Antivirus or anti-virus software (often abbreviated as AV), sometimes known as anti-malware software, is computer software used to prevent, detect and remove malicious software.
Antivirus software was originally developed to detect and remove computer viruses, hence the name. However, with the propagation of other kinds of malware, antivirus software started to provide protection from other computer threats. In particular, modern antivirus software can protect from: malicious Browser Helper Objects (BHOs), browser hijackers, ransomware, keyloggers, backdoors, rootkits, trojan horses, worms, malicious LSPs, dialers, fraudtools, adware and spyware. Some products also include protection from other computer threats, such as infected and malicious URLs, spam, scam and phishing attacks, online identity (privacy), online banking attacks, social engineering techniques, Advanced Persistent Threat (APT) and botnet DDoS attacks.
A firewall is a system designed to prevent unauthorized access to or from a private network. You can implement a firewall in either hardware or software form, or a combination of both. Firewalls prevent unauthorized Internet users from accessing private networks connected to the Internet, especially intranets. All messages entering or leaving the intranet (i.e., the local network to which you are connected) must pass through the firewall, which examines each message and blocks those that do not meet the specified security criteria.
The application-specific granular security policies provided by Next Generation Firewalls help them detect application-specific attacks, giving them the potential to catch more malicious activity than more traditional firewalls. Next Generation Firewalls (NGFWs) blend the features of a standard firewall with quality of service (QoS) functionalities in order to provide smarter and deeper inspection.
All firewalls can also work also VPN gateways which allows network admins to extend network to remote offices securely through public media and to enable remote access for mobile users.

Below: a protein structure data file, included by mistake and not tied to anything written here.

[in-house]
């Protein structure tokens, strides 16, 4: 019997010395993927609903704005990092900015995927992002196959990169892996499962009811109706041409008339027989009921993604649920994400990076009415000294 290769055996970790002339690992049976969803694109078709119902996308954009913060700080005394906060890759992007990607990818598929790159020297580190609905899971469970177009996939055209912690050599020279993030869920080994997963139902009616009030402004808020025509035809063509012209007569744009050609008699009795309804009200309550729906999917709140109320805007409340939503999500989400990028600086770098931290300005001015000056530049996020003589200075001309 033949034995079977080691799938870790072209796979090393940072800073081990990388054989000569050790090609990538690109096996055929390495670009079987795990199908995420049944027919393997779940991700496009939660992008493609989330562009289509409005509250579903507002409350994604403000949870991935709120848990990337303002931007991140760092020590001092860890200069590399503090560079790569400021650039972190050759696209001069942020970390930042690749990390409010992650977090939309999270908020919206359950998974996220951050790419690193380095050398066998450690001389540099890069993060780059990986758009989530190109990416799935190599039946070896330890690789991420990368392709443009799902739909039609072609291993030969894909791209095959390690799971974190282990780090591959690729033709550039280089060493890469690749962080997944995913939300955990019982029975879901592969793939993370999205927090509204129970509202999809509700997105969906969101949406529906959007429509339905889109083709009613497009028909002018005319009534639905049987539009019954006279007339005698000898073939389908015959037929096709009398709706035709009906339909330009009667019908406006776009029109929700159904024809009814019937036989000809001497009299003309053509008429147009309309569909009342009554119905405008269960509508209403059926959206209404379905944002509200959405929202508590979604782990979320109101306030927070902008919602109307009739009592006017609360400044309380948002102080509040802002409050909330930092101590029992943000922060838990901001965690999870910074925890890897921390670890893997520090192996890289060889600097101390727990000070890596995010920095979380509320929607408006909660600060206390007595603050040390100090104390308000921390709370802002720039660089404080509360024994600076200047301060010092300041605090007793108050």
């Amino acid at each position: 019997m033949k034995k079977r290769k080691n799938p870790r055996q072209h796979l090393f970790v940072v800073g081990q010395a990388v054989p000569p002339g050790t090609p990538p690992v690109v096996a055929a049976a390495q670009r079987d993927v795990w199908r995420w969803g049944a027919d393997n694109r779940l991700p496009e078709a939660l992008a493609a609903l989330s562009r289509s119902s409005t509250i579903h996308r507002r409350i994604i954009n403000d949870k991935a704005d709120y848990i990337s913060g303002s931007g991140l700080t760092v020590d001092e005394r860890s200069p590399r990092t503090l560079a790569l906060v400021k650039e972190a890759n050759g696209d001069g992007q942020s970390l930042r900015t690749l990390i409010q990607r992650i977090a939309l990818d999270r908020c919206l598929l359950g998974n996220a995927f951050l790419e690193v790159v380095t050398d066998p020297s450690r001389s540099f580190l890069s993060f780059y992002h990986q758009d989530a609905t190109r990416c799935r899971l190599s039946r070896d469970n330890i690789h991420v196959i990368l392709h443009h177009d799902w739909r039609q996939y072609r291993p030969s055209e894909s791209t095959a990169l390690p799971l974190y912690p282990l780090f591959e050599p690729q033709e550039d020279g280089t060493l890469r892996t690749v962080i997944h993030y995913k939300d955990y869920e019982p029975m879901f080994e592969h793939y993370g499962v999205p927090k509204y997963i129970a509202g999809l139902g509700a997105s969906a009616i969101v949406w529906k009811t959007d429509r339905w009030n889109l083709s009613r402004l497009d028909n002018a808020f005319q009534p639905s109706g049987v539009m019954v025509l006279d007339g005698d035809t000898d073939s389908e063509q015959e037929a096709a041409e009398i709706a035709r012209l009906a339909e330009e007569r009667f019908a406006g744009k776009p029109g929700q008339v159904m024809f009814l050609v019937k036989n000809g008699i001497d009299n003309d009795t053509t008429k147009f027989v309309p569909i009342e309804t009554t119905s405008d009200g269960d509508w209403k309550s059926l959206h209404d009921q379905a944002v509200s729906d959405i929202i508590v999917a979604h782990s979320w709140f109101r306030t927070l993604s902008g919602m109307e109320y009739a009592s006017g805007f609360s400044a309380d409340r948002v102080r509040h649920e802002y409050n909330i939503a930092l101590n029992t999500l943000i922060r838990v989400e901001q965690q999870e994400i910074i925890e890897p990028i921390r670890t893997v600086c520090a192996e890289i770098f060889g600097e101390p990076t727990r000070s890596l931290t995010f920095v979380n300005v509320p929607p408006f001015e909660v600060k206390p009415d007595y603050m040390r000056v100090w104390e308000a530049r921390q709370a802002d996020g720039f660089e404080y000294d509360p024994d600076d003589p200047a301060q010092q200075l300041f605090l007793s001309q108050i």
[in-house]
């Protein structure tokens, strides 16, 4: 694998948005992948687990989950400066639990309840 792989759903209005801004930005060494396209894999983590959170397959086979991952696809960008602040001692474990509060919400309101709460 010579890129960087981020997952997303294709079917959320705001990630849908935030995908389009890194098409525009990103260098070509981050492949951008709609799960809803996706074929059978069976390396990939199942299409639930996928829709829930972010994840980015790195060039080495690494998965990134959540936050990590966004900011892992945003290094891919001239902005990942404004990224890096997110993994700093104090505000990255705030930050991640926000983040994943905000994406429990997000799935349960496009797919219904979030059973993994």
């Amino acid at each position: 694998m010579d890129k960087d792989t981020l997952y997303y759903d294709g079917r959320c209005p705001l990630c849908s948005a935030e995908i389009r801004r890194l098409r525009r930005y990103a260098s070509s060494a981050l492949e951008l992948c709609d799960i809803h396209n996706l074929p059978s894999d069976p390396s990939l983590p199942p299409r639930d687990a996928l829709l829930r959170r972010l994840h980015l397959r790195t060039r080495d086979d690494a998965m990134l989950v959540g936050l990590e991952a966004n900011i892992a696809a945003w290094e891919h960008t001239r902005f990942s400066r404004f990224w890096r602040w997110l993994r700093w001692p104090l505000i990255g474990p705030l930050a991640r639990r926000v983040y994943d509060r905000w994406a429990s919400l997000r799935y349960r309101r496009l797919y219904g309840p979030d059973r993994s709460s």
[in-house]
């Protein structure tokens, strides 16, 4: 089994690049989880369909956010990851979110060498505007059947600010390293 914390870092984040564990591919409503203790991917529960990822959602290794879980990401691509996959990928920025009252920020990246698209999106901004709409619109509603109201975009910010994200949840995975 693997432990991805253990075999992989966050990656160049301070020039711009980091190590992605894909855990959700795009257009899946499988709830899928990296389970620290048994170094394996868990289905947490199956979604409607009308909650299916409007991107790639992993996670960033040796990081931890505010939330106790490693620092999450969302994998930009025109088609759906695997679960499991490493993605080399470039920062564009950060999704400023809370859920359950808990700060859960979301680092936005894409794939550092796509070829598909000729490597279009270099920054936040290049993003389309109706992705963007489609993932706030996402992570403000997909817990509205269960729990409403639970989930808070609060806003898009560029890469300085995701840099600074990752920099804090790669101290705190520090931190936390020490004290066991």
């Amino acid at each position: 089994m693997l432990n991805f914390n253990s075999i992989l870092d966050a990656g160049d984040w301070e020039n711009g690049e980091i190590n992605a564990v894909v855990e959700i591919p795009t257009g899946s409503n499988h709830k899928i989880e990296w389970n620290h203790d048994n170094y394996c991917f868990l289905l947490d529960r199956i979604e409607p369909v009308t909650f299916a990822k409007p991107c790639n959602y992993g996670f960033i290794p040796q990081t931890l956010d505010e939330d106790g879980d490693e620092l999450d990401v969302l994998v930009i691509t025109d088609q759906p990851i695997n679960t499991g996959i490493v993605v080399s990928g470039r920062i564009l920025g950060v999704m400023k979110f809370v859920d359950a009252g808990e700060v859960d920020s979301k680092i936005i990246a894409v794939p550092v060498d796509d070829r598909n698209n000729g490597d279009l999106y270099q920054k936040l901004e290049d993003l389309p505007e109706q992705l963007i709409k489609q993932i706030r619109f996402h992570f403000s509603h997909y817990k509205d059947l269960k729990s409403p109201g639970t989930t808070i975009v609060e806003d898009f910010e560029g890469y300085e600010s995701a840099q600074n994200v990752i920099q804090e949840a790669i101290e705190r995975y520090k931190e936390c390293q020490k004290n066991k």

Unified Threat Management systems include those features of firewalls plus additional technologies such as email security, URL filtering, wireless security and web application firewalls.
Web Application Firewalls
WAFs are designed to protect web applications/servers from web-based attacks that IPSs cannot prevent. Where IPSs interrogate traffic against signatures and anomalies, WAFs interrogate the behavior and logic of what is requested and returned. WAFs protect against web application threats like SQL injection, cross-site scripting, session hijacking, parameter or URL tampering and buffer overflows. They do so in the same manner an IPS does, by analyzing the contents of each incoming and outgoing packet. WAFs are typically deployed in some sort of proxy fashion just in front of the web applications, so they do not see all traffic on our networks. By monitoring the traffic before it reaches the web application, WAFs can analyze requests before passing them on. This is what gives them such an advantage over IPSs. Because IPSs are designed to interrogate all network traffic, they cannot analyze the application layer as thoroughly.
WAFs not only detect attacks that are known to occur in web application environments, they also detect (and can prevent) new unknown types of attacks. By watching for unusual or unexpected patterns in the traffic they can alert and/or defend against unknown attacks. For example- if a WAF detects that the application is returning much more data than it is expected to, the WAF can block it and alert someone.